The antenna coil drive switches 214 connect the antenna coil impedance matching network in sequence to the DC supply voltage, then open the circuit, then ground the circuit, then open the circuit again, then reconnect back to the DC supply voltage. The periods of open circuit result in a significant reduction in generated harmonics of the carrier in the antenna coil drive signal. During these periods of open circuit, the inductive current from the antenna coil flows through diodes (not shown) to ground or to the DC supply as required. The antenna coil drive switches 214 feed current into a power level adjust 216 and then into an impedance matching network 218 consisting of the series drive capacitor, the antenna coils, and the parallel tank capacitors. The antenna coil impedance is relatively low, to keep the peak voltages to convenient values. The impedance matching network raises the impedance seen by the antenna coil drive switches 214 and lowers the current switch to a convenient value. Smaller values of the series drive capacitor raise the impedance seen by the antenna coil drive switches 214, thus reducing the peak voltage and power circulating in the antenna coils. Since the series drive capacitor is part of the resonant circuit, changes in its capacitance must be also reflected in the parallel resonant circuit capacities. By switching portions of the series drive capacitor between ground and the switches, the overall resonant frequency remains unchanged. Thus the power to the antenna coils may be conveniently adjusted without readjustment of the tuning.
The inductance of the antenna coils may vary with their position and environment, which requires retuning to resonance from time to time. The auto-tune circuit 220 automatically retunes the circuit by switching trim capacitors in or out as required. A phase detector (not shown) compares the antenna coil signal to the digital drive signal, generating a phase error signal indicating the direction and amount of correction needed for resonance. That error signal is sent to the housekeeping microprocessor 210 which computes the correct combination of trim capacitors to retune to resonance and sets the switches accordingly. This switch update occurs only during the period while the antenna coil power is off, not while a full-duplex transponder tag is being read.
The antenna coil drive signal proceeds from the impedance matching 218 and autotune circuits 220 to a power splitter circuit 222. The power splitter circuit 222 splits the current into the two matched antenna coils 112 and 114 and subtracts the two currents to form a difference current. A device such as a differential transformer may be used to extract the difference current. If there is no tag modulating the magnetic field, the currents directed to each antenna coil will be equal and thus there will be no difference current. If there is a tag near the field and/or a conductive object is placed near the field, there will be a difference between the currents driving the two antenna coils. This difference will appear as a signal on the difference current measuring device. For example, if a differential transformer is utilized, the difference current will appear as a voltage on a third winding on the differential transformer. The first and second windings of the differential transformer are connected to each antenna coil. This differential signal carries the tag data to the receiver for amplification, demodulation, and decoding. The differential signal also carries any signal indicating a conductive object is near the magnetic fields. A myriad of other configurations are possible which do not depart from the scope of the present invention, including using a separate receiver antenna coil.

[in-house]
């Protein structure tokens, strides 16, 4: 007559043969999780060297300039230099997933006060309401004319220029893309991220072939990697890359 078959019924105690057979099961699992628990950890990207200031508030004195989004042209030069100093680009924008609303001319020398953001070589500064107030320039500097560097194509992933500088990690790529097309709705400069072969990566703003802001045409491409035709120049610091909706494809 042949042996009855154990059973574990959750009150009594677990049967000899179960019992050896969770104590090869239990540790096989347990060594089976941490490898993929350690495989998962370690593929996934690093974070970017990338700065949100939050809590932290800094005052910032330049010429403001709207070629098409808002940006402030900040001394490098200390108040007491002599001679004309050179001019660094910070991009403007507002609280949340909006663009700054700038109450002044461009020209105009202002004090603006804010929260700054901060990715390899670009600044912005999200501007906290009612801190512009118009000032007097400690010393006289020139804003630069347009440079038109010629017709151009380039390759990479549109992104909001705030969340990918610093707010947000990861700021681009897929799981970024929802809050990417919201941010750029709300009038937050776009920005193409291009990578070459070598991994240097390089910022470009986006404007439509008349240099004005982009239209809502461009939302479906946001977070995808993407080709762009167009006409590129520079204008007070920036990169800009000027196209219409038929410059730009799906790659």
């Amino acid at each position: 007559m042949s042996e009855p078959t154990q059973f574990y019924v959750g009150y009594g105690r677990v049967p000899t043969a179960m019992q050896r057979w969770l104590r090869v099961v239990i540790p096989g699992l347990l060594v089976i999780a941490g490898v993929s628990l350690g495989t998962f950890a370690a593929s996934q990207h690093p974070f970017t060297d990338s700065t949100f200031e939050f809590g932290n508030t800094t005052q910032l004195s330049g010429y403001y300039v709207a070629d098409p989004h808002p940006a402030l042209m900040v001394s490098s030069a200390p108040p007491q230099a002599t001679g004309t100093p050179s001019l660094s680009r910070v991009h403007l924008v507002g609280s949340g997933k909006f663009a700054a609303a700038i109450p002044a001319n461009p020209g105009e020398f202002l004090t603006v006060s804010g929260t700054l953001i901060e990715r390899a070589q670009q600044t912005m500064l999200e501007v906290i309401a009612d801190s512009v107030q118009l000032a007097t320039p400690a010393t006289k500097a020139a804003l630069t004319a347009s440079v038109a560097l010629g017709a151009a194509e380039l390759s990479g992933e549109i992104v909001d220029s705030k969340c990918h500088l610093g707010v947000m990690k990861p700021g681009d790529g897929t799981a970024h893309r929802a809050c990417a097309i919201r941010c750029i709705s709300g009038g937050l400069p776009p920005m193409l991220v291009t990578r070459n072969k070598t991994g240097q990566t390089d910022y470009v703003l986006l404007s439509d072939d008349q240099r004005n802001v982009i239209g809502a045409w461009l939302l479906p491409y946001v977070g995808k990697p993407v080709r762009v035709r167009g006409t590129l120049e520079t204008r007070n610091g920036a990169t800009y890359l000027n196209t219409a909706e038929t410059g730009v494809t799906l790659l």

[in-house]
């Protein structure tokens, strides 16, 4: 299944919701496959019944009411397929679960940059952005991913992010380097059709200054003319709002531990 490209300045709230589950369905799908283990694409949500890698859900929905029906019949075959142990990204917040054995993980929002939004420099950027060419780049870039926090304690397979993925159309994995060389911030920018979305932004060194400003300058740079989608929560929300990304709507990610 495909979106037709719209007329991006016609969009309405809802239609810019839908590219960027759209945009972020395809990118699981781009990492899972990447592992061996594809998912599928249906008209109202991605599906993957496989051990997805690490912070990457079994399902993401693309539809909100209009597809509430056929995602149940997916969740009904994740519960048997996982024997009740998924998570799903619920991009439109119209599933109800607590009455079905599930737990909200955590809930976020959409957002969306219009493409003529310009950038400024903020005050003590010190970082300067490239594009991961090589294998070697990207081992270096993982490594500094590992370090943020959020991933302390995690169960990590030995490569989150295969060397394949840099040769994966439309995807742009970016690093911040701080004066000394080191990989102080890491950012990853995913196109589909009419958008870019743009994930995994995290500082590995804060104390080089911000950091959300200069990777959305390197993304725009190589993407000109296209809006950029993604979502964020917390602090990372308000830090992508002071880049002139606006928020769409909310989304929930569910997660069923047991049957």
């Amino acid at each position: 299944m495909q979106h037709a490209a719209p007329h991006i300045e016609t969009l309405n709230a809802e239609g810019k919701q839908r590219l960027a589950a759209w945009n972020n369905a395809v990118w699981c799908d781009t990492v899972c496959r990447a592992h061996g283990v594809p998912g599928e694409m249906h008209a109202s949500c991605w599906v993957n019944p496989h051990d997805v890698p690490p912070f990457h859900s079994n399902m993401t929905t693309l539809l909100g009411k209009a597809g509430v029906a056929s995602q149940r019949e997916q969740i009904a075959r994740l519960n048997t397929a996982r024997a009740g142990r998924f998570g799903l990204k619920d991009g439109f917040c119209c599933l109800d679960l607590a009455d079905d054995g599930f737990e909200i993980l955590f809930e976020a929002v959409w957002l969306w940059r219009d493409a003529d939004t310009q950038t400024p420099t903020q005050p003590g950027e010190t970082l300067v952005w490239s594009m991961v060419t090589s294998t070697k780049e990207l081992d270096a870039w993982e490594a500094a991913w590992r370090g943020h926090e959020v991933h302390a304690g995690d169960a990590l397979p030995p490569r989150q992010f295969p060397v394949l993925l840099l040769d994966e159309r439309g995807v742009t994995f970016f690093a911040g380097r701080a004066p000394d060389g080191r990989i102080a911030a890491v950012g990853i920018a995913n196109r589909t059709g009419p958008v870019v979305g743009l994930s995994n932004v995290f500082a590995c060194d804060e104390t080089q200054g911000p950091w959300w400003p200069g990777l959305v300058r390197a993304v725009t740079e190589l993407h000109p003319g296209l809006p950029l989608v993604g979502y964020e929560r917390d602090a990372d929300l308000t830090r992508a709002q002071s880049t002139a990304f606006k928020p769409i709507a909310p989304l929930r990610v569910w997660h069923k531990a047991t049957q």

The magnetic field required to energize a tag is generated by currents flowing through antenna coils 112 and 114 arranged near the area where tags are to be read. In one embodiment for example, the antenna coils may be placed on opposite sides of a livestock chute (or “raceway”), with the tags (or a conductive object) passing between or alongside the antenna coils. Although in the present embodiment the antenna coils are constructed as nearly identical as possible, due to their environment there will often be small differences in inductance and AC resistance between the antenna coils. Inductance balance and resistive balance controls 234 allow for initial correction for those differences, nulling the difference signal.
If there is a tag or a conductive object in the field, the difference between the signals from the two antenna coils will appear as the difference signal at the receiver input. In the case of a conductive object, the signal will consist of a magnetic disturbance. In the case of a tag, the signal will consist of the carrier frequency and sidebands due to the modulation on the carrier, centered around the carrier at, for example, 134.2 KHz. This received signal goes through a filter 226, reducing the bandwidth, and attenuating noise components outside the pass-band.
The filtered signal is demodulated into in-phase “I” and quadrature “Q” components by a synchronous demodulator 228. The demodulator 228 is driven by signals generated by the carrier generator. If there exists any signal component in-phase with the carrier, the “I” signal will be positive and if there exists any signal component out-of phase with the carrier, the “I” signal will be negative. This applies to the “Q” signal as well, but involves the quadrature component (90 degrees from the carrier) of the signal.